We see here, however, just how knotty a problem it was at this time for people from even slightly different social stations to marry. Darcy believes he is simply being honest, and that by showing how society strives against such a marriage, he will flatter Elizabeth - since he still wants to marry her even so. But Elizabeth, proud as she is, cannot understand how Darcy can be both in love with her and conscious of her inferiority. Such an attitude towards a future partner utter disqualifies him from her consideration. Of course, Elizabeth already knows exactly what she thinks about Darcy, so it is doubtful that anything he would say would be considered positively or generously by her.

Chapter 43 Quotes
Elizabeth was delighted. She had never seen a place for which nature had done more, or where natural beauty had been so little counteracted by an awkward taste. They were all of them warm in their admiration; and at that moment she felt that to be mistress of Pemberley might be something!
Related Characters: Elizabeth (Eliza, Lizzy) Bennet, Fitzwilliam Darcy
Related Symbols: Houses
Page Number: 235
Explanation and Analysis:

Elizabeth is touring Pemberley, Darcy's estate, and she is impressed by the beauty of the place. Elizabeth has never been vain or silly (like her sister Lydia), and this is one of the few times that she seems enraptured by something so material as an estate. Still, Pemberley is closely linked in her mind with Darcy as a person, and as she tours it she cannot help but imagine a life that might have been possible for her, had she not made the mistake of rejecting his proposal.

Elizabeth does not really feel at home with her own family, and she knows that as a young lady without a fortune she cannot create a home for herself without a husband. At Pemberley she indulges in the thought that being with Darcy would have allowed her to have this kind of home, with all the order and stability that stems from it, and even to be "mistress" of a place. Elizabeth's fanciful thoughts are less rational than is usually the case for her, but they are meant to show just how powerful the symbols of class and class stability can be for someone in a vulnerable position at this time.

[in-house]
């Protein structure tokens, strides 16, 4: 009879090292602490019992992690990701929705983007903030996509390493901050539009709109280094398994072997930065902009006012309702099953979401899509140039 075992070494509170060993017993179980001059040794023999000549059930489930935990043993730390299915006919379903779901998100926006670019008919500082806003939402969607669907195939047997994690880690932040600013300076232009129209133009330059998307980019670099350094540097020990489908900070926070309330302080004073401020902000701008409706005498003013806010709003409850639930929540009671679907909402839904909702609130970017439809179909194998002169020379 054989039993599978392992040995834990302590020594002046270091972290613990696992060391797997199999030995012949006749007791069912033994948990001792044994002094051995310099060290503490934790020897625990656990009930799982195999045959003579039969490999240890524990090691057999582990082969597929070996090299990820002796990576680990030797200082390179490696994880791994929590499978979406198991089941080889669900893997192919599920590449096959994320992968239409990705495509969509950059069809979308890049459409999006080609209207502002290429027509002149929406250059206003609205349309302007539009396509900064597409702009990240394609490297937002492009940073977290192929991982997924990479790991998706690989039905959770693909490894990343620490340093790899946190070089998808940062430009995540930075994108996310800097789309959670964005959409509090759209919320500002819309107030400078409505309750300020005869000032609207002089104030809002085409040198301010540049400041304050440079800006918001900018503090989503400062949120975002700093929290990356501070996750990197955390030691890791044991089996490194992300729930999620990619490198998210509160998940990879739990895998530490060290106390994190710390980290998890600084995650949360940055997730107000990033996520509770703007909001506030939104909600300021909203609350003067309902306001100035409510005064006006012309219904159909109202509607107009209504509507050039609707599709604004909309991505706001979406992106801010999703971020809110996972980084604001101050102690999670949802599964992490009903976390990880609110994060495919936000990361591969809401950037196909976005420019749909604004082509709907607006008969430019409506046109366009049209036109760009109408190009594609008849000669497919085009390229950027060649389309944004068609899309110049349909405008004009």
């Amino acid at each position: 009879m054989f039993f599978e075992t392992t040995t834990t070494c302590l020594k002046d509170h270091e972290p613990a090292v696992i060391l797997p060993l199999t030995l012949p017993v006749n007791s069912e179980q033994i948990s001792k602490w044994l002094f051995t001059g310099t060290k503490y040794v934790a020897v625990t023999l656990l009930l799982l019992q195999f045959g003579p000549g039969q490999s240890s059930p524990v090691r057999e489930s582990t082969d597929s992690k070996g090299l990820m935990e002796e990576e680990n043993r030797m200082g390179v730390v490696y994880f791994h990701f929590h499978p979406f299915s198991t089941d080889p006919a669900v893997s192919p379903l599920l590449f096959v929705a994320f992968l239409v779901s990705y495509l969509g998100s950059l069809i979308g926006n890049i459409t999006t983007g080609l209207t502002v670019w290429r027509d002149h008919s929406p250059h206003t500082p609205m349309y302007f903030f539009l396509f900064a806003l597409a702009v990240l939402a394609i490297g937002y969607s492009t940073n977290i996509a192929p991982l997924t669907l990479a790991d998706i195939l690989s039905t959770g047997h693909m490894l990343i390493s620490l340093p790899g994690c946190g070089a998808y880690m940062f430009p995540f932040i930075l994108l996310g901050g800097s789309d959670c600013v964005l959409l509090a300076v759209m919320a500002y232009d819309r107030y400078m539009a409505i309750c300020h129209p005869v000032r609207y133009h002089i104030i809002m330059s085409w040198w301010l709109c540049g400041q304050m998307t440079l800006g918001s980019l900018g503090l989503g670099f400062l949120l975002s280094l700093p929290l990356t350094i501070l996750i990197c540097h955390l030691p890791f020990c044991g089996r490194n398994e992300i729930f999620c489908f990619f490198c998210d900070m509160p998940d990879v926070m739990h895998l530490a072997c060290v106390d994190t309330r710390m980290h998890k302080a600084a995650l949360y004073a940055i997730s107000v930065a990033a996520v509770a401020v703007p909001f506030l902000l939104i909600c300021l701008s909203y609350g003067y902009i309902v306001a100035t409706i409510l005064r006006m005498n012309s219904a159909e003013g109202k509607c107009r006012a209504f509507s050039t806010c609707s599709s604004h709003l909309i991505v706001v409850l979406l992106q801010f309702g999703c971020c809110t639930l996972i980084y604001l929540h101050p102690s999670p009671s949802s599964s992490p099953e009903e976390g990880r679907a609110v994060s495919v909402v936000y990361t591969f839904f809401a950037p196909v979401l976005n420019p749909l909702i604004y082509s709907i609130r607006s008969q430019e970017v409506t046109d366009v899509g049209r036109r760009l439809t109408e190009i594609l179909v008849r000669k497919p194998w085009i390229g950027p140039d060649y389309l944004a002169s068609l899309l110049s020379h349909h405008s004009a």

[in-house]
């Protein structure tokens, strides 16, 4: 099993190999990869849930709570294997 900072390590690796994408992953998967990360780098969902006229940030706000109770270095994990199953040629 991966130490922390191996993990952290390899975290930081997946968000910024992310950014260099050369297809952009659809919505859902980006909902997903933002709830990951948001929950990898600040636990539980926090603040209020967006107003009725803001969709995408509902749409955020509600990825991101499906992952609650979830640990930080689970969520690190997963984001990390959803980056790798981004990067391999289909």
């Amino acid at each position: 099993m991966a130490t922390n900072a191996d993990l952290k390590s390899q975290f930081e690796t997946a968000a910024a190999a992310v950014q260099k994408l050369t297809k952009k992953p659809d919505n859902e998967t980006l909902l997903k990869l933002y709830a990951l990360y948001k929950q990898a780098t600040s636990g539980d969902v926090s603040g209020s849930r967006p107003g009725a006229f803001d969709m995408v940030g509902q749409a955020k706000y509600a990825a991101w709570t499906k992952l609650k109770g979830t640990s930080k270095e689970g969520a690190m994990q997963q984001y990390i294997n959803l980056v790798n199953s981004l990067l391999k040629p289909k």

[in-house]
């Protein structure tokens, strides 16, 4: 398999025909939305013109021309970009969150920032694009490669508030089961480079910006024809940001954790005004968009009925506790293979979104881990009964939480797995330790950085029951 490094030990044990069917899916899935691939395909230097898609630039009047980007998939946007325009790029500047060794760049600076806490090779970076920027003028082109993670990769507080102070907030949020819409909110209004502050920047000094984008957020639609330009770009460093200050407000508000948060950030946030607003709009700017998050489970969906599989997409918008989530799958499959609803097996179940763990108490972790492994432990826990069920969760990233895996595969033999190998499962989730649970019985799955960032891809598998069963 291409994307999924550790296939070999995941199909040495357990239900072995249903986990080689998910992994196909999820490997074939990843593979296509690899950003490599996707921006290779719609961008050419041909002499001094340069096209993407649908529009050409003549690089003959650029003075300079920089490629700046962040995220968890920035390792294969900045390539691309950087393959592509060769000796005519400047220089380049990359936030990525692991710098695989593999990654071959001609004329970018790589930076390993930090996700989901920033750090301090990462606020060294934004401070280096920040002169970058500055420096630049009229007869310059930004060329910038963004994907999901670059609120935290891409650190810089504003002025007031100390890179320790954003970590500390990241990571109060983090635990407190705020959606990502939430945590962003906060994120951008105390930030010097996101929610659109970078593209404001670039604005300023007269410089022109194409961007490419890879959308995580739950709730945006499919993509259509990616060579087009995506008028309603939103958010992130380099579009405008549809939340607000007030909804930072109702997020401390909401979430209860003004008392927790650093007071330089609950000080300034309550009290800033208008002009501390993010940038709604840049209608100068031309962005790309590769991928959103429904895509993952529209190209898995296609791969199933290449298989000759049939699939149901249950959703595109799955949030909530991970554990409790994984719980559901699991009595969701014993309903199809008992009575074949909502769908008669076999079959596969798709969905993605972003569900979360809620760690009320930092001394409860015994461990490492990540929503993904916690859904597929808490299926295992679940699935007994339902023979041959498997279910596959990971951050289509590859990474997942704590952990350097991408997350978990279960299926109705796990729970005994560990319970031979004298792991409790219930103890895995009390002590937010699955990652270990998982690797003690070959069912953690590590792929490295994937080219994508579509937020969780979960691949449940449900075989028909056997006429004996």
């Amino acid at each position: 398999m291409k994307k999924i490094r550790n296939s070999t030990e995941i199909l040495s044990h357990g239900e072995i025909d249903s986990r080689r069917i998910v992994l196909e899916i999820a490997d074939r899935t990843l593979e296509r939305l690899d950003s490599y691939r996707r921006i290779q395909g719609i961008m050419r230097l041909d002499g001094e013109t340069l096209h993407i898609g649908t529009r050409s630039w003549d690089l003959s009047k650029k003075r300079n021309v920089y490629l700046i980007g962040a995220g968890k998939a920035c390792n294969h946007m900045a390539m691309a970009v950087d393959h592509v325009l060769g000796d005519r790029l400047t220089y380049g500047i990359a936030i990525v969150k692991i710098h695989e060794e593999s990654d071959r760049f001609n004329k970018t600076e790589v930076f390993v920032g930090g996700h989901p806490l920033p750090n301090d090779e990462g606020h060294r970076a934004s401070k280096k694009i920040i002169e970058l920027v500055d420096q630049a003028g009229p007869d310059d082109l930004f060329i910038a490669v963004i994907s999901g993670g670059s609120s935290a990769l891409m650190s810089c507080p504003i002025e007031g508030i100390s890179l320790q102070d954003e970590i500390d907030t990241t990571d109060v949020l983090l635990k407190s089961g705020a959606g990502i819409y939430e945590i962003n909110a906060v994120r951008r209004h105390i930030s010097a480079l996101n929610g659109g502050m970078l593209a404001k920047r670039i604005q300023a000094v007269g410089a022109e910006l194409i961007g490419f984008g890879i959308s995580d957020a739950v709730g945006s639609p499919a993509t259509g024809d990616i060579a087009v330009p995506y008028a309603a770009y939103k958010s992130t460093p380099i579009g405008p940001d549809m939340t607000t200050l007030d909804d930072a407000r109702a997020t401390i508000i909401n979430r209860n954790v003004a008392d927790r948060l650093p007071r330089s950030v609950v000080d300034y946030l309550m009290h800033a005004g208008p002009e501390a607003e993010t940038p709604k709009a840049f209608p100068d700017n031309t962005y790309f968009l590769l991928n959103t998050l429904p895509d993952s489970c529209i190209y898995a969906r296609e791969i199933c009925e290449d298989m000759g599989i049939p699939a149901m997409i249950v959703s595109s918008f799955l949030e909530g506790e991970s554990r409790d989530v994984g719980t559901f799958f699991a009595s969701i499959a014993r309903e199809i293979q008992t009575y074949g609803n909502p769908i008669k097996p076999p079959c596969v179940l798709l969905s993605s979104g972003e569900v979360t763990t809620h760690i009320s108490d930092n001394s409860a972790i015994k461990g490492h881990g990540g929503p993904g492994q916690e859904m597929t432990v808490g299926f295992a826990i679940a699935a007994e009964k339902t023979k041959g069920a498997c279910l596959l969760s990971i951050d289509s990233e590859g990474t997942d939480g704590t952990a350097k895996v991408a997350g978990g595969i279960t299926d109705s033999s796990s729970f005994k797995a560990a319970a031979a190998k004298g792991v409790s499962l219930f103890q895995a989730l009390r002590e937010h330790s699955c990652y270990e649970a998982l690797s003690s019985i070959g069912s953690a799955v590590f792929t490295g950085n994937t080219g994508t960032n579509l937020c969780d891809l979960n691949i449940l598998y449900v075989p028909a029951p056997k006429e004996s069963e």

Chapter 44 Quotes
When she saw him thus seeking the acquaintance and courting the good opinion of people with whom any intercourse a few months ago would have been a disgrace—when she saw him thus civil, not only to herself, but to the very relations whom he had openly disdained ... the difference, the change was so great, and struck so forcibly on her mind, that she could hardly restrain her astonishment from being visible.
Related Characters: Elizabeth (Eliza, Lizzy) Bennet, Fitzwilliam Darcy
Page Number: 251
Explanation and Analysis:

Darcy has come to see Elizabeth and Jane with their relatives the Gardiners, and has even brought his sister Georgiana. The Gardiners are just the example of the kind of inferior relations that Darcy had mentioned when making his awkward proposal of marriage. Now that Elizabeth has rid herself of her prejudice against Darcy, she sees his tone and actions with new eyes: but it also seems true that Darcy's own attitude has shifted. A great part of the reason that Elizabeth had long wanted nothing to do with Darcy was that he looked down on her and her family, making her natural, even defensive feeling of pride kick in: now that reason seems no longer to exist. We are meant now to take Elizabeth's judgments at her word, having witnessed her epiphany and painful acceptance of the fact that she judged too quickly before. Now, instead, she pays close attention to what surrounds her so as to make the most accurate judgment possible.

Chapter 48 Quotes
The death of your daughter would have been a blessing in comparison of this ... They agree with me in apprehending that this false step in one daughter will be injurious to the fortunes of all the others; for who, as Lady Catherine herself condescendingly says, will connect themselves with such a family?
Related Characters: Mr. Collins (speaker), Mr. Bennet, Lydia Bennet, Lady Catherine de Bourgh